Video search engine blinkx, which recently introduced a contextual ad matching service for video content called AdHoc, has expanded that offering to allow anyone to make money from text overlay ads inserted into clips.
Dubbed AdHoc Widget, the product lets any publisher — be they Web site owner, blogger or social net junkie — combine embed codes for videos hosted by YouTube, MySpace Videos and similar services with the blinkx ad matching and insertion technology. Blinkx spits out a new bit of code that, when pasted onto a Web page, serves text-based overlay ads on that video clip wherever it’s syndicated.
Those ads will come from third party networks such as those operated by MIVA, Yahoo and Microsoft. After the networks take their cut, Blinkx will split ad sales revenue 50/50 with end users, distributing payments via PayPal.
There is potential for abuse with such a system, as pointed out by search experts, and acknowledged by blinkx. For instance, AdHoc’s amateur publisher partners could run ads against copyrighted content on their Web pages, disrupting existing relationships between content owners and video platforms. Or they could create “made for AdSense” video sites with low-quality content that exist solely to generate click revenue.
Blinkx CEO Suranga Chandratillake said the text ad networks it plans to use will prevent such abuse. “We’ve avoided the [networks] that tend to be more full of click fraud,” he said. “Those networks are very cheap. They don’t pay well.”
Chandratillake argued the more reputable ad networks police the use of their syndicated listings and “have mechanisms in place to trap that kind of activity.” Though some may argue relying on large text-based ad networks to police abuse enabled by its own technology may seem a risky and irresponsible strategy for blinkx, he maintains AdHoc Widget users should be held individually accountable. “Once somebody picks up video and puts it on their site, it’s up to them how to monetize.”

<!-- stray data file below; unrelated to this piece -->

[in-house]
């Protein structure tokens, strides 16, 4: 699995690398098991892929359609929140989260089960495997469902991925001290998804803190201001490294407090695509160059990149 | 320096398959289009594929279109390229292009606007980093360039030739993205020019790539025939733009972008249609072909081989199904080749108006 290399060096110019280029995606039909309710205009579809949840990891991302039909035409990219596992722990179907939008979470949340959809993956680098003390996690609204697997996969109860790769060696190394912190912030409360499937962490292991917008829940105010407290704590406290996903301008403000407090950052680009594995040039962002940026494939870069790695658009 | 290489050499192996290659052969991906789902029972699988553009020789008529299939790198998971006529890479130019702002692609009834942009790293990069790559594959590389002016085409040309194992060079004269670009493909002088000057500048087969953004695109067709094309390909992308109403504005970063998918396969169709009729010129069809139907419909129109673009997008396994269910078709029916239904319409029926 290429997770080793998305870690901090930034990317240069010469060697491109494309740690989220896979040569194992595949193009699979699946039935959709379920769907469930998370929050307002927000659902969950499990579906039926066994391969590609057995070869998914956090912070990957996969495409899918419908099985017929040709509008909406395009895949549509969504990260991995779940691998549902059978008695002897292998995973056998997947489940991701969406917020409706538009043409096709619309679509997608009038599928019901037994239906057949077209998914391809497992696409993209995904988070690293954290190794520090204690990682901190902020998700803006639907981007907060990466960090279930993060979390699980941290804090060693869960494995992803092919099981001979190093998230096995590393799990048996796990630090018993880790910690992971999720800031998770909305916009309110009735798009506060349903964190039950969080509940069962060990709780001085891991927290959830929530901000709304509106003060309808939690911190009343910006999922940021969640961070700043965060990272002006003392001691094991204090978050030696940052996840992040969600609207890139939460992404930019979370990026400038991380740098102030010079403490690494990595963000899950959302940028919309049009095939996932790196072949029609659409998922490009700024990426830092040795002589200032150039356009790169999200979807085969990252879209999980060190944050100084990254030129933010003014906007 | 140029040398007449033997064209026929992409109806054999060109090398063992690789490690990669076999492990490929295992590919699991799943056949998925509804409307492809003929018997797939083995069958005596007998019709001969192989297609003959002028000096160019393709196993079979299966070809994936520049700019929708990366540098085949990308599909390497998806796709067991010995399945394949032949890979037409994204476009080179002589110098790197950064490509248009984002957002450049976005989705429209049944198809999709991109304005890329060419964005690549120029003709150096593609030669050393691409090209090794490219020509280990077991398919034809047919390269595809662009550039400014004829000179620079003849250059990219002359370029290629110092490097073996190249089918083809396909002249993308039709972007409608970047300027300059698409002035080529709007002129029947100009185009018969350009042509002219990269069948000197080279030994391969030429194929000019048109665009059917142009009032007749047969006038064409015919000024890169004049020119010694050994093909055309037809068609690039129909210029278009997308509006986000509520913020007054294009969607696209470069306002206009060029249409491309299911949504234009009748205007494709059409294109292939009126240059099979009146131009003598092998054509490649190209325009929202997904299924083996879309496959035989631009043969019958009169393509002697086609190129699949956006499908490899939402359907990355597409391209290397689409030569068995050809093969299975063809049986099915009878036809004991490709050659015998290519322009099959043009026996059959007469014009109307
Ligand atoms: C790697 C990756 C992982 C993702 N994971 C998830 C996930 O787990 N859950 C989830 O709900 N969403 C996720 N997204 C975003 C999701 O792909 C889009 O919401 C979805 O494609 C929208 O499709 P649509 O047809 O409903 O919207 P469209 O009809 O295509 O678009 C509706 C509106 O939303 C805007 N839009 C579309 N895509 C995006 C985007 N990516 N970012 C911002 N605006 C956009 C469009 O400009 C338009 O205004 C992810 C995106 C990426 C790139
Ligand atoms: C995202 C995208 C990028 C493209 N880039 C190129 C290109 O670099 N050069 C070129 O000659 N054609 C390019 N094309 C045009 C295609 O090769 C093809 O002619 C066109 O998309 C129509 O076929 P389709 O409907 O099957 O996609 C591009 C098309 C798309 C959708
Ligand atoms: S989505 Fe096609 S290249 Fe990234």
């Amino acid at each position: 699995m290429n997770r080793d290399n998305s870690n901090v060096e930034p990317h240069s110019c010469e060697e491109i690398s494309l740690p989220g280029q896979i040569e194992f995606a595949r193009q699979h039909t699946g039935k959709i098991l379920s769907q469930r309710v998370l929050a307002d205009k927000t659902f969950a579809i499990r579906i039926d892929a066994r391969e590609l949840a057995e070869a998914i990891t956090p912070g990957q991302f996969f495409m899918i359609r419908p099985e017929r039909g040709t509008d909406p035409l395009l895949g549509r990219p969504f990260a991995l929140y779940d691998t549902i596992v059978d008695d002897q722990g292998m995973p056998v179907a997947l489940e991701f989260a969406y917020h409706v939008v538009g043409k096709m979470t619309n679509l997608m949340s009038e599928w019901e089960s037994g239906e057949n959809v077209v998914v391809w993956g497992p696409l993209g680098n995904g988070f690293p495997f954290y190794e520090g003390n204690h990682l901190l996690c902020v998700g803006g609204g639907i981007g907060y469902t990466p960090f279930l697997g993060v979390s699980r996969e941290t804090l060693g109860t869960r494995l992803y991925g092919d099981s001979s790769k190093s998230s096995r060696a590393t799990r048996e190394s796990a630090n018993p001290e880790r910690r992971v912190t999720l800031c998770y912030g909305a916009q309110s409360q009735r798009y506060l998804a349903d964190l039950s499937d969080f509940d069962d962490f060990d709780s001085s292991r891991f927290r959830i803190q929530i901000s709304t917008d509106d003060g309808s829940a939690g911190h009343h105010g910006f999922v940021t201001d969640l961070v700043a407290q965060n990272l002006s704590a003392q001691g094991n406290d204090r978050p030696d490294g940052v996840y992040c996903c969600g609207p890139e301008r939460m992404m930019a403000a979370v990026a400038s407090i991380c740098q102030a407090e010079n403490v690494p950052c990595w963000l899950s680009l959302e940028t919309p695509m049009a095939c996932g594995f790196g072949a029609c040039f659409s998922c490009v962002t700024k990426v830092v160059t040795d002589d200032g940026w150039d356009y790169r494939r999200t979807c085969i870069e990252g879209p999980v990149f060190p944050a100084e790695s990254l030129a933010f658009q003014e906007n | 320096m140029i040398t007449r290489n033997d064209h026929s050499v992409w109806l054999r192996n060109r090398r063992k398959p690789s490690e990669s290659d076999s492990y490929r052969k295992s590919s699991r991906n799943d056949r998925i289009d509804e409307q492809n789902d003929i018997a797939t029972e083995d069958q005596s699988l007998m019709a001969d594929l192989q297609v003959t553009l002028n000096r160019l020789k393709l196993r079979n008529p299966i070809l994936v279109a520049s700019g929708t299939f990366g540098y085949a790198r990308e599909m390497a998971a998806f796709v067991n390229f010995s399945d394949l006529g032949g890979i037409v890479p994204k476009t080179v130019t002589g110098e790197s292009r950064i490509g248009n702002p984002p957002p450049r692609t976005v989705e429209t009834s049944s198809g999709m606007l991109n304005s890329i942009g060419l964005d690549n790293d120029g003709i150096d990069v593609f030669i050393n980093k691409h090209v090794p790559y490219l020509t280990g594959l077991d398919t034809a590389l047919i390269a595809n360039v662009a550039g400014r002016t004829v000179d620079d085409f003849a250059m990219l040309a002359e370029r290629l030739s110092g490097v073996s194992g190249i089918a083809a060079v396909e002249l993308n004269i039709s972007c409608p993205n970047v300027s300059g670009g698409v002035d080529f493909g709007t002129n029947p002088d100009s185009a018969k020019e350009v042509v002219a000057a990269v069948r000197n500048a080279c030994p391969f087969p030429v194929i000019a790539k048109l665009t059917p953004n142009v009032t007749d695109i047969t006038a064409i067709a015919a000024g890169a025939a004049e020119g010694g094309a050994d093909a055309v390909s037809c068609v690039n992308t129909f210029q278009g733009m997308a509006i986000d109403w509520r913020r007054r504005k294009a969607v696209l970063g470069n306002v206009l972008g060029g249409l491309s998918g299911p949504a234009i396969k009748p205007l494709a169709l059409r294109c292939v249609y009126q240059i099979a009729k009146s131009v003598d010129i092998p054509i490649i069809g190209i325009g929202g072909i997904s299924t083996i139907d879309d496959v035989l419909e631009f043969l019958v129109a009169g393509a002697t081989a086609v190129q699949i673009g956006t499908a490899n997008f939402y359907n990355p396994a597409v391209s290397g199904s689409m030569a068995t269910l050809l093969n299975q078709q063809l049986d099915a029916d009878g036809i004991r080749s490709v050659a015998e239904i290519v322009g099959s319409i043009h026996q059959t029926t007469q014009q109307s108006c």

AdHoc Widget users will be able to choose from two ad formats. The first is a small text box that appears above the player, outside the video frame. The other is an overlay, displaying on top of the video itself. The ad unit works by sending a request for relevant ads whenever anyone views a video that’s been spliced — hence indexed and ad enabled — with blinkx’s own code. Chandratillake said the product will allow advertisers that may not be able to afford to produce their own video spots to advertise in video nonetheless.
“It’s great if you are a big company with a large marketing budget and a great agency,” he said. “If you’re a smaller company, it’s hard to do that right now. We’re hoping this will build a marketplace that will make this possible.”
Google is also hoping to extend its already massive marketplace through the introduction of a video content network supported by AdSense text and display ads, announced yesterday.
Why work with multiple ad networks, rather than a single partner? By comparing them, blinkx hopes to gauge their relative performance and compatibility with the everyman video monetization scheme. “They all have self-service feeds,” Chandratillake said. “It’s about trying to figure out which have the best ads for our particular context.”
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